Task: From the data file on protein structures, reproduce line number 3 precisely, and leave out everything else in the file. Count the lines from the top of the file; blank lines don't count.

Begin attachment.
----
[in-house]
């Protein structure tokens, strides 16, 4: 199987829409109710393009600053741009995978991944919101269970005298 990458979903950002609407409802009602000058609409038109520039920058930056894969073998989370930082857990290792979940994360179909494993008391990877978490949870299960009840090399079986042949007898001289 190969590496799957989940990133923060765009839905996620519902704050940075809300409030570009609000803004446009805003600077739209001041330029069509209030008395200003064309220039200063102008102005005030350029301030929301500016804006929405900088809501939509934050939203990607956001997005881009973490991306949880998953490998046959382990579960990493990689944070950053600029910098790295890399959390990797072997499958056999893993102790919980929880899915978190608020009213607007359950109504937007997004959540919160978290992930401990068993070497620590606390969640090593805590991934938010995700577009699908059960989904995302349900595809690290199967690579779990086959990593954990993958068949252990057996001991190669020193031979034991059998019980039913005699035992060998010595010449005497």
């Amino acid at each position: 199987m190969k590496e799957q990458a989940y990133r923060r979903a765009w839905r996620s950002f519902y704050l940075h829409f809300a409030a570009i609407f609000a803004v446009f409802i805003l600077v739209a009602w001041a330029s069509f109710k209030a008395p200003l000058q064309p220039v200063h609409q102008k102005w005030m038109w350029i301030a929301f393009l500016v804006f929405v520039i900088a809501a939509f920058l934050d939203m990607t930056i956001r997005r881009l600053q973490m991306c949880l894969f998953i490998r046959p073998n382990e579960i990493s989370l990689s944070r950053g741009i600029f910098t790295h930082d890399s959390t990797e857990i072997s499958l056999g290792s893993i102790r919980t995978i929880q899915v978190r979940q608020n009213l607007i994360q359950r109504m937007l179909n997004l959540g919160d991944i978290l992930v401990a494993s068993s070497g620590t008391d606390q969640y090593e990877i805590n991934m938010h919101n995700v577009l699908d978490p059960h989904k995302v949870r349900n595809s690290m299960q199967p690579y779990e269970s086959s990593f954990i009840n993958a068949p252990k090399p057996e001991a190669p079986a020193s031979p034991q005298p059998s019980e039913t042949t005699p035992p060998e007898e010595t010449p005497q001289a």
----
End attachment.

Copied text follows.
């Amino acid at each position: 199987m190969k590496e799957q990458a989940y990133r923060r979903a765009w839905r996620s950002f519902y704050l940075h829409f809300a409030a570009i609407f609000a803004v446009f409802i805003l600077v739209a009602w001041a330029s069509f109710k209030a008395p200003l000058q064309p220039v200063h609409q102008k102005w005030m038109w350029i301030a929301f393009l500016v804006f929405v520039i900088a809501a939509f920058l934050d939203m990607t930056i956001r997005r881009l600053q973490m991306c949880l894969f998953i490998r046959p073998n382990e579960i990493s989370l990689s944070r950053g741009i600029f910098t790295h930082d890399s959390t990797e857990i072997s499958l056999g290792s893993i102790r919980t995978i929880q899915v978190r979940q608020n009213l607007i994360q359950r109504m937007l179909n997004l959540g919160d991944i978290l992930v401990a494993s068993s070497g620590t008391d606390q969640y090593e990877i805590n991934m938010h919101n995700v577009l699908d978490p059960h989904k995302v949870r349900n595809s690290m299960q199967p690579y779990e269970s086959s990593f954990i009840n993958a068949p252990k090399p057996e001991a190669p079986a020193s031979p034991q005298p059998s019980e039913t042949t005699p035992p060998e007898e010595t010449p005497q001289a």